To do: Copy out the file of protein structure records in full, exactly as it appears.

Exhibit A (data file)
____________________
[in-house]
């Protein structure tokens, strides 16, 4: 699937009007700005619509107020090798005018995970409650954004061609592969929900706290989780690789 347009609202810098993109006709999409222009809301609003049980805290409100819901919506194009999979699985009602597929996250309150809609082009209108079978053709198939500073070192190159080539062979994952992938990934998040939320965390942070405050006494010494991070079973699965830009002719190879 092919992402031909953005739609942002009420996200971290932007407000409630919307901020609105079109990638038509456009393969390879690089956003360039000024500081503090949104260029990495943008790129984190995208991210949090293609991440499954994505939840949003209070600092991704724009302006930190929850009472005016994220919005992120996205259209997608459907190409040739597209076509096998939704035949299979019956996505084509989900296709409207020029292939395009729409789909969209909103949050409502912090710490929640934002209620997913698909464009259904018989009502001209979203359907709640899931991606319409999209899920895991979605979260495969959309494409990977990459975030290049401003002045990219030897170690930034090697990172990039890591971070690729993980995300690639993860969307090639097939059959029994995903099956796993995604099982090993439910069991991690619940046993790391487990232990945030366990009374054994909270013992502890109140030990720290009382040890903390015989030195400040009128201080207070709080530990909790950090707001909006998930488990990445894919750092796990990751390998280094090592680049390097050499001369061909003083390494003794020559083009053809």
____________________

[in-house]
């Protein structure tokens, strides 16, 4: 699937009007700005619509107020090798005018995970409650954004061609592969929900706290989780690789 347009609202810098993109006709999409222009809301609003049980805290409100819901919506194009999979699985009602597929996250309150809609082009209108079978053709198939500073070192190159080539062979994952992938990934998040939320965390942070405050006494010494991070079973699965830009002719190879 092919992402031909953005739609942002009420996200971290932007407000409630919307901020609105079109990638038509456009393969390879690089956003360039000024500081503090949104260029990495943008790129984190995208991210949090293609991440499954994505939840949003209070600092991704724009302006930190929850009472005016994220919005992120996205259209997608459907190409040739597209076509096998939704035949299979019956996505084509989900296709409207020029292939395009729409789909969209909103949050409502912090710490929640934002209620997913698909464009259904018989009502001209979203359907709640899931991606319409999209899920895991979605979260495969959309494409990977990459975030290049401003002045990219030897170690930034090697990172990039890591971070690729993980995300690639993860969307090639097939059959029994995903099956796993995604099982090993439910069991991690619940046993790391487990232990945030366990009374054994909270013992502890109140030990720290009382040890903390015989030195400040009128201080207070709080530990909790950090707001909006998930488990990445894919750092796990990751390998280094090592680049390097050499001369061909003083390494003794020559083009053809």